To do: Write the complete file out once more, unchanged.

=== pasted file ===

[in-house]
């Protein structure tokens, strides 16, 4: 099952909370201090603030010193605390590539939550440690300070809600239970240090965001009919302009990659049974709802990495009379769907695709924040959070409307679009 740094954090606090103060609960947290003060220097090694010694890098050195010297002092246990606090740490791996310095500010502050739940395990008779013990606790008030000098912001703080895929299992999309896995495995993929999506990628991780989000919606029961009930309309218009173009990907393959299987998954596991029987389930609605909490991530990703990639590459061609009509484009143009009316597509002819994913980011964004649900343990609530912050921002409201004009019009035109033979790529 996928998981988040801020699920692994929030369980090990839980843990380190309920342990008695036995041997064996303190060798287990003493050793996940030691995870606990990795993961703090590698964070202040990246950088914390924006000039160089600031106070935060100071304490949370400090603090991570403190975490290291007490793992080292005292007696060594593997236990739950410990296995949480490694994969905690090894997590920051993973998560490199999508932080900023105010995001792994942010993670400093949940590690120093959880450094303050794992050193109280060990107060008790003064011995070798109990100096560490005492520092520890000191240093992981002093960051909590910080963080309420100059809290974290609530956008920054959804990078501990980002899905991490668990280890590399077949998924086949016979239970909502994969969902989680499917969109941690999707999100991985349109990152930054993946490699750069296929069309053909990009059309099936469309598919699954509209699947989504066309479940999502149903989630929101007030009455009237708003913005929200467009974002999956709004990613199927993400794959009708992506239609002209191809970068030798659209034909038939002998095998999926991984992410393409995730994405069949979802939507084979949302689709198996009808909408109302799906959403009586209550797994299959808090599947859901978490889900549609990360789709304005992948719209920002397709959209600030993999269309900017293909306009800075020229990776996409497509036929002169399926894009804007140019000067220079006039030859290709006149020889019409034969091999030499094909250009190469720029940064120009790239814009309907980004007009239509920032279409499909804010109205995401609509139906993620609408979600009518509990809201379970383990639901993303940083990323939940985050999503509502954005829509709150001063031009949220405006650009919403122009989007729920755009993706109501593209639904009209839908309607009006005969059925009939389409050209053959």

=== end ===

[in-house]
């Protein structure tokens, strides 16, 4: 099952909370201090603030010193605390590539939550440690300070809600239970240090965001009919302009990659049974709802990495009379769907695709924040959070409307679009 740094954090606090103060609960947290003060220097090694010694890098050195010297002092246990606090740490791996310095500010502050739940395990008779013990606790008030000098912001703080895929299992999309896995495995993929999506990628991780989000919606029961009930309309218009173009990907393959299987998954596991029987389930609605909490991530990703990639590459061609009509484009143009009316597509002819994913980011964004649900343990609530912050921002409201004009019009035109033979790529 996928998981988040801020699920692994929030369980090990839980843990380190309920342990008695036995041997064996303190060798287990003493050793996940030691995870606990990795993961703090590698964070202040990246950088914390924006000039160089600031106070935060100071304490949370400090603090991570403190975490290291007490793992080292005292007696060594593997236990739950410990296995949480490694994969905690090894997590920051993973998560490199999508932080900023105010995001792994942010993670400093949940590690120093959880450094303050794992050193109280060990107060008790003064011995070798109990100096560490005492520092520890000191240093992981002093960051909590910080963080309420100059809290974290609530956008920054959804990078501990980002899905991490668990280890590399077949998924086949016979239970909502994969969902989680499917969109941690999707999100991985349109990152930054993946490699750069296929069309053909990009059309099936469309598919699954509209699947989504066309479940999502149903989630929101007030009455009237708003913005929200467009974002999956709004990613199927993400794959009708992506239609002209191809970068030798659209034909038939002998095998999926991984992410393409995730994405069949979802939507084979949302689709198996009808909408109302799906959403009586209550797994299959808090599947859901978490889900549609990360789709304005992948719209920002397709959209600030993999269309900017293909306009800075020229990776996409497509036929002169399926894009804007140019000067220079006039030859290709006149020889019409034969091999030499094909250009190469720029940064120009790239814009309907980004007009239509920032279409499909804010109205995401609509139906993620609408979600009518509990809201379970383990639901993303940083990323939940985050999503509502954005829509709150001063031009949220405006650009919403122009989007729920755009993706109501593209639904009209839908309607009006005969059925009939389409050209053959």